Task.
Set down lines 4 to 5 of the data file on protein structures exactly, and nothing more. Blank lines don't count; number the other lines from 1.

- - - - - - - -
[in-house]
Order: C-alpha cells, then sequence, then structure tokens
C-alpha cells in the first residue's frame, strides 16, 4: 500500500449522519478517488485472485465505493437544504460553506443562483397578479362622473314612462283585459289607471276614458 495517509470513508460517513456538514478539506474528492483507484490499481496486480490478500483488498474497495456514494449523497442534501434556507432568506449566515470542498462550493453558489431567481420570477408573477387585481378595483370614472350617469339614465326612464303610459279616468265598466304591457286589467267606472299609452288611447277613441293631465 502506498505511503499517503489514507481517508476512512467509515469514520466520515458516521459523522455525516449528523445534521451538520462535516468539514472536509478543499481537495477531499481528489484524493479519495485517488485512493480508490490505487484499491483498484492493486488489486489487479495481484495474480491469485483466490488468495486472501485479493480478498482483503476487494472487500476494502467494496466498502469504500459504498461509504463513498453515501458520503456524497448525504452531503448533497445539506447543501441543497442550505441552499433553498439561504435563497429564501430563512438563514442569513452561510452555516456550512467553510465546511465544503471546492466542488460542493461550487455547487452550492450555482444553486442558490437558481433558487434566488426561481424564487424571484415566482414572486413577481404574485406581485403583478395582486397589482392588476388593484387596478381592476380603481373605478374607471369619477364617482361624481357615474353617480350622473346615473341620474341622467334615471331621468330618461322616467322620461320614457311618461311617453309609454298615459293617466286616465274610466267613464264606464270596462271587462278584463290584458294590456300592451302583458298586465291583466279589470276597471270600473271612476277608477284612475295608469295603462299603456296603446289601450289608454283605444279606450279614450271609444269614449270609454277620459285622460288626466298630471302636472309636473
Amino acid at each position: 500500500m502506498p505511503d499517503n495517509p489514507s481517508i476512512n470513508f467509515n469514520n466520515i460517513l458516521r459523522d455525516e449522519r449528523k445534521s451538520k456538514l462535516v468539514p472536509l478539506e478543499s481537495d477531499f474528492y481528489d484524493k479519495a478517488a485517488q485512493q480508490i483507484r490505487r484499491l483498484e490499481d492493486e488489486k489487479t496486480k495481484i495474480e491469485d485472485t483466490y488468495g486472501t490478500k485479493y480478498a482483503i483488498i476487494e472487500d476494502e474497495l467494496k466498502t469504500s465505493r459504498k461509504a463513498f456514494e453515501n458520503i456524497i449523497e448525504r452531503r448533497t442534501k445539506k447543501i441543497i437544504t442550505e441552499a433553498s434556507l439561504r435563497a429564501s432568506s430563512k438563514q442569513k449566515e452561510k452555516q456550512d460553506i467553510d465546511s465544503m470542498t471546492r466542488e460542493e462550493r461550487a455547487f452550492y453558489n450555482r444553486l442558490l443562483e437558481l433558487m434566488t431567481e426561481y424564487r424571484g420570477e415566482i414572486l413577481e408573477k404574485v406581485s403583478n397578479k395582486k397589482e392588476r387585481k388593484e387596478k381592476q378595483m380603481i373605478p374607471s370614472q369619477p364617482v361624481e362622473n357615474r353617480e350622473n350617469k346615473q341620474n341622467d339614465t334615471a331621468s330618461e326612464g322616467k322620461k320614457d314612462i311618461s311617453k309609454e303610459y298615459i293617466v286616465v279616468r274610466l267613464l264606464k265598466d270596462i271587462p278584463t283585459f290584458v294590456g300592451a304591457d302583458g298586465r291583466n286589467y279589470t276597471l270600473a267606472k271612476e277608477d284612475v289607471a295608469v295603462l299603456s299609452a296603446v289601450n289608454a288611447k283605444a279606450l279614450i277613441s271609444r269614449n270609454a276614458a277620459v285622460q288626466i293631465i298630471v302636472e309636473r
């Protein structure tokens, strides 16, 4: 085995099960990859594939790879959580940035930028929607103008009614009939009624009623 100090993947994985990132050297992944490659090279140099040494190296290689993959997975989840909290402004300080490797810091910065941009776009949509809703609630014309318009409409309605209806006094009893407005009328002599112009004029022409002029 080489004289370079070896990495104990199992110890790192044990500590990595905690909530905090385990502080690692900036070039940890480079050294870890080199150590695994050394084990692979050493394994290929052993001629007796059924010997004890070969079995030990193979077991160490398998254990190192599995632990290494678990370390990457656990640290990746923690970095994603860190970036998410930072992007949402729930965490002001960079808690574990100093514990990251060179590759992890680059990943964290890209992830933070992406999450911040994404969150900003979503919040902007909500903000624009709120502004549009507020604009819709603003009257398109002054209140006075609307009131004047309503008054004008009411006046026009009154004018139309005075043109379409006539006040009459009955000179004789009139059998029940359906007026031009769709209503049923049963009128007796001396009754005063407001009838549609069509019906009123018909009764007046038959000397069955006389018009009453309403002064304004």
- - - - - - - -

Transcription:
Amino acid at each position: 500500500m502506498p505511503d499517503n495517509p489514507s481517508i476512512n470513508f467509515n469514520n466520515i460517513l458516521r459523522d455525516e449522519r449528523k445534521s451538520k456538514l462535516v468539514p472536509l478539506e478543499s481537495d477531499f474528492y481528489d484524493k479519495a478517488a485517488q485512493q480508490i483507484r490505487r484499491l483498484e490499481d492493486e488489486k489487479t496486480k495481484i495474480e491469485d485472485t483466490y488468495g486472501t490478500k485479493y480478498a482483503i483488498i476487494e472487500d476494502e474497495l467494496k466498502t469504500s465505493r459504498k461509504a463513498f456514494e453515501n458520503i456524497i449523497e448525504r452531503r448533497t442534501k445539506k447543501i441543497i437544504t442550505e441552499a433553498s434556507l439561504r435563497a429564501s432568506s430563512k438563514q442569513k449566515e452561510k452555516q456550512d460553506i467553510d465546511s465544503m470542498t471546492r466542488e460542493e462550493r461550487a455547487f452550492y453558489n450555482r444553486l442558490l443562483e437558481l433558487m434566488t431567481e426561481y424564487r424571484g420570477e415566482i414572486l413577481e408573477k404574485v406581485s403583478n397578479k395582486k397589482e392588476r387585481k388593484e387596478k381592476q378595483m380603481i373605478p374607471s370614472q369619477p364617482v361624481e362622473n357615474r353617480e350622473n350617469k346615473q341620474n341622467d339614465t334615471a331621468s330618461e326612464g322616467k322620461k320614457d314612462i311618461s311617453k309609454e303610459y298615459i293617466v286616465v279616468r274610466l267613464l264606464k265598466d270596462i271587462p278584463t283585459f290584458v294590456g300592451a304591457d302583458g298586465r291583466n286589467y279589470t276597471l270600473a267606472k271612476e277608477d284612475v289607471a295608469v295603462l299603456s299609452a296603446v289601450n289608454a288611447k283605444a279606450l279614450i277613441s271609444r269614449n270609454a276614458a277620459v285622460q288626466i293631465i298630471v302636472e309636473r
């Protein structure tokens, strides 16, 4: 085995099960990859594939790879959580940035930028929607103008009614009939009624009623 100090993947994985990132050297992944490659090279140099040494190296290689993959997975989840909290402004300080490797810091910065941009776009949509809703609630014309318009409409309605209806006094009893407005009328002599112009004029022409002029 080489004289370079070896990495104990199992110890790192044990500590990595905690909530905090385990502080690692900036070039940890480079050294870890080199150590695994050394084990692979050493394994290929052993001629007796059924010997004890070969079995030990193979077991160490398998254990190192599995632990290494678990370390990457656990640290990746923690970095994603860190970036998410930072992007949402729930965490002001960079808690574990100093514990990251060179590759992890680059990943964290890209992830933070992406999450911040994404969150900003979503919040902007909500903000624009709120502004549009507020604009819709603003009257398109002054209140006075609307009131004047309503008054004008009411006046026009009154004018139309005075043109379409006539006040009459009955000179004789009139059998029940359906007026031009769709209503049923049963009128007796001396009754005063407001009838549609069509019906009123018909009764007046038959000397069955006389018009009453309403002064304004």